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Landing In Deep Snow?

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Hey there everyone...


My curiousity has gotten hold of me...


I have seen a bunch of pictures (posted on our site) of Astars, R44's, etc that were landed in semi-deep to deep snow. Obviously, the weight of the helo is not supported by the skids in this case. Since I have yet to experience this type of landing, what precautions or checklist do you perform to make sure that you don't bend any belly antennae, etc (or worse - settle down into a snow covered rock?).



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Beware of the "Snowball Effect" They can bite hard! Anticipate one everytime and prepare for it! A good reference point is the key, ensure maybe OGE hover for the first times of the season, this allows those extra safety measures.

Watch and feel for hard or crusty snow, ensure you do a slow seating check!!!


If you can detect informalities in the snow surface, that may indicate that an object may be under neath, your only cure is slow and easy.


If you land on a snow covered ridge, ensure you stay back from the overhang, an easy way to write off a machine by static rollover.


Try not to land in cutblocks unless the snow is deep, those stumps can do your belly in!


The aircraft in deep snow will likely rest on its belly parts among others, like I said, slow! In an Astar ensure your swing isn't pinned agianst your fuel drain, cause you may get a real neat surprise on the fuel gauge an hour or two later, most companies disconnect the fuel drain on the 350 series.


When lifting off, slow and easy, eyes out front, NOT in your mirror, thus maybe catching a rollover possiblity with your skids or bearpaws catching the snow crust.


You should ask your CP for a winter initation ride, This will be your best information you can get...hands on!


I am sure the guy and gals on here will fill your head with alot other great ideas that I missed.


I can't over stress that you should do a quick ride with your CP or another experienced company pilot!

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A good question, at the right time of year! B)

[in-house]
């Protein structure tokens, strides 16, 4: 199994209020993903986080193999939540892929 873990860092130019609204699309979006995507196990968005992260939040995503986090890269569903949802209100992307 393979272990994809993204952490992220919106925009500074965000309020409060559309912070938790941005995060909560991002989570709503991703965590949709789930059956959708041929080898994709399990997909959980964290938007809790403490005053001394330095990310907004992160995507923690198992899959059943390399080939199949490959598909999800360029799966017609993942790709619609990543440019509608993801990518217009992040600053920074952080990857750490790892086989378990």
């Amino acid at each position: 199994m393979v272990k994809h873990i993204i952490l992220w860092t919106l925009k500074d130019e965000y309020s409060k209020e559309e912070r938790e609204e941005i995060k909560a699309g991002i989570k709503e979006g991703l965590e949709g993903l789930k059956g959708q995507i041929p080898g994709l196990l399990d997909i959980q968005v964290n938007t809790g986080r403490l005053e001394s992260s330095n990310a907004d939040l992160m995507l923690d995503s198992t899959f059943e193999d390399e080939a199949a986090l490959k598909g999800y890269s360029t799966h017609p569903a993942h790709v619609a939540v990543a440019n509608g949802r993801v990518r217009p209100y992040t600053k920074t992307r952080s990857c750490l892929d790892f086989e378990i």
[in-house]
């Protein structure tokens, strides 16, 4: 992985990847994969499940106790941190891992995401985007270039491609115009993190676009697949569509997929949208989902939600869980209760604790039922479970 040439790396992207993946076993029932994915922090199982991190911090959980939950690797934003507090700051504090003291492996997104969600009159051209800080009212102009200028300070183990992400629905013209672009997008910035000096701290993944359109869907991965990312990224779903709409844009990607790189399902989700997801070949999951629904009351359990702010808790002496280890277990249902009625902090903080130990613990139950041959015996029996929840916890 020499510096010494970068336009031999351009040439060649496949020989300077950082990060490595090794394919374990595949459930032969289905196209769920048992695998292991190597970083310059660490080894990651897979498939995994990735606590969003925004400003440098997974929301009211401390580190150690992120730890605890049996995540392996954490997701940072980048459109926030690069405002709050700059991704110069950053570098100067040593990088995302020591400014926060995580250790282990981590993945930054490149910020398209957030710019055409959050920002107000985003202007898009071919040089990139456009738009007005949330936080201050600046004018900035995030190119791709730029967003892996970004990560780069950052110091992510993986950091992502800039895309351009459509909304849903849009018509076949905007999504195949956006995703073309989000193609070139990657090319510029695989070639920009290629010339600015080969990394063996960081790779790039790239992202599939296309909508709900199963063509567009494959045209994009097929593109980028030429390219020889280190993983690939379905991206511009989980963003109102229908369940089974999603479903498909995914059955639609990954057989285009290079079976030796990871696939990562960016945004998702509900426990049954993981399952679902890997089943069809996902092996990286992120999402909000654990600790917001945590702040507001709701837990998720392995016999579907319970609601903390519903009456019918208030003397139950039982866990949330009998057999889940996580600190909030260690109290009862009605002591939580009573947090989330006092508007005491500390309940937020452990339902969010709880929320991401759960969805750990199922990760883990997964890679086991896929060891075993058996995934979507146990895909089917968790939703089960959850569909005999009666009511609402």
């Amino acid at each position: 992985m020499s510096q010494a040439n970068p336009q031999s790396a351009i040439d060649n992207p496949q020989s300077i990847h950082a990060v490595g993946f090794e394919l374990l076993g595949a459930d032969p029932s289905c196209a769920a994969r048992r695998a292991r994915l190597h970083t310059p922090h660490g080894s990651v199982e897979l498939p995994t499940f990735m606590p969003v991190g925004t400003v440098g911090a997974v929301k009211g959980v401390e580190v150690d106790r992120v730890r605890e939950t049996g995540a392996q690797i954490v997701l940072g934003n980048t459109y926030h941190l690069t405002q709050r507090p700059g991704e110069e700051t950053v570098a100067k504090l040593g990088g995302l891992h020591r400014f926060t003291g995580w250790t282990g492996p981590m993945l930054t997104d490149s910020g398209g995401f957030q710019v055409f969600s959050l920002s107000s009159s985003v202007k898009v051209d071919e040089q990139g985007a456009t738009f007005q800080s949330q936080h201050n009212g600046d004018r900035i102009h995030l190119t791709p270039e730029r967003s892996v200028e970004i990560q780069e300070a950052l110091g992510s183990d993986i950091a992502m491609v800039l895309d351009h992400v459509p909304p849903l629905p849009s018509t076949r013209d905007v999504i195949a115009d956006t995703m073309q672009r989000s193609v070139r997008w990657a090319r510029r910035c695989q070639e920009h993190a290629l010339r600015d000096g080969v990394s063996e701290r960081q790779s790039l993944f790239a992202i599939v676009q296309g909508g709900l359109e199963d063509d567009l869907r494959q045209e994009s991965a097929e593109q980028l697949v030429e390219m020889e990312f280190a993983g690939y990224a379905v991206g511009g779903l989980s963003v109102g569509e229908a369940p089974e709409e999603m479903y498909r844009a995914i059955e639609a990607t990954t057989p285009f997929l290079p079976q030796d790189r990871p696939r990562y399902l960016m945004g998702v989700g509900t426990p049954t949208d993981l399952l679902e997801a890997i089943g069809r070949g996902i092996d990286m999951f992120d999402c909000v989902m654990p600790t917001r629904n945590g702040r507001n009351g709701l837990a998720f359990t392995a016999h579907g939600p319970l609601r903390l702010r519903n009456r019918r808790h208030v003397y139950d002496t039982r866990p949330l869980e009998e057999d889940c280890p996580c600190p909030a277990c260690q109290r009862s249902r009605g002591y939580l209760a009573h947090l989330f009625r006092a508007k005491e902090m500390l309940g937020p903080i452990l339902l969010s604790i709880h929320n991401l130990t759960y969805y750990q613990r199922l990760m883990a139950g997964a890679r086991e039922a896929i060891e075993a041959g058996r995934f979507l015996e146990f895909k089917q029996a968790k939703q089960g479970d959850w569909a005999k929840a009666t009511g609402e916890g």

Having a reference is paramount if you're landing in an open area (a stump, a tree, etc). With snow all around you, and white dust blowing everywhere, you may not be able to detect your height, or unwanted movement of the helicopter. This is when machines get rolled over.


The Aviation Safety Vortex of 1/03 suggests having a reference within the rotor disk. This works great because you can still see it regardless of how much snow is blowing around.


Upon touchdown, apply forward cyclic as you seat the machine in with collective. This will force the front of the landing gear in deeper than the rear, keeping the tail rotor high and clear. Be sure to remind your pax of safe directions to approach and leave the aircraft as the blade tips will be much closer to the ground in front of the aircraft in this situation.


Here's the Aviation Safety Vortex 1/03, for a refresher


Snow Landing and Take-off Techniques

Throughout the course of winter operations, helicopters face a significant hazard associated with takeoffs, landings and hovering when the ground is covered with fresh or light snow. The rotor down wash can produce a flurry of re-circulating snow, reducing local visibility and causing whiteout conditions. There seems to be limited reference material available on the subject, but the following techniques are used by the industry as standard practice.


The towering takeoff

When conducting takeoffs in conditions conducive to re-circulating snow, apply enough power to get the snow blowing while keeping enough weight on the aircraft to prevent it from moving. Leave the power on as long as necessary to get good visual references. This could take up to a minute to accomplish.


Once good references are established, use a towering take-off technique (altitude over airspeed) to stay out of the re-circulating snow during the remainder of the departure procedure.


If the aircraft is equipped with a wheeled undercarriage and a runway is available, a rolling takeoff could be another option.


The rolling takeoff

Prior to starting the take-off roll, apply power to blow the runway clear in the vicinity of the aircraft — this will give you some reference for the start of the take-off roll. When ready for takeoff, apply enough power to get the aircraft accelerating ahead of the re-circulating snow. When ahead of the snow, lift the aircraft into the air, accelerate to the aircraft’s normal climb speed and follow the normal climb profile.


Use this technique when the snow cover is light (less than approximately 5 cm), and the snow is relatively dry. Deep or heavy snow could impose excessive load on the landing gear.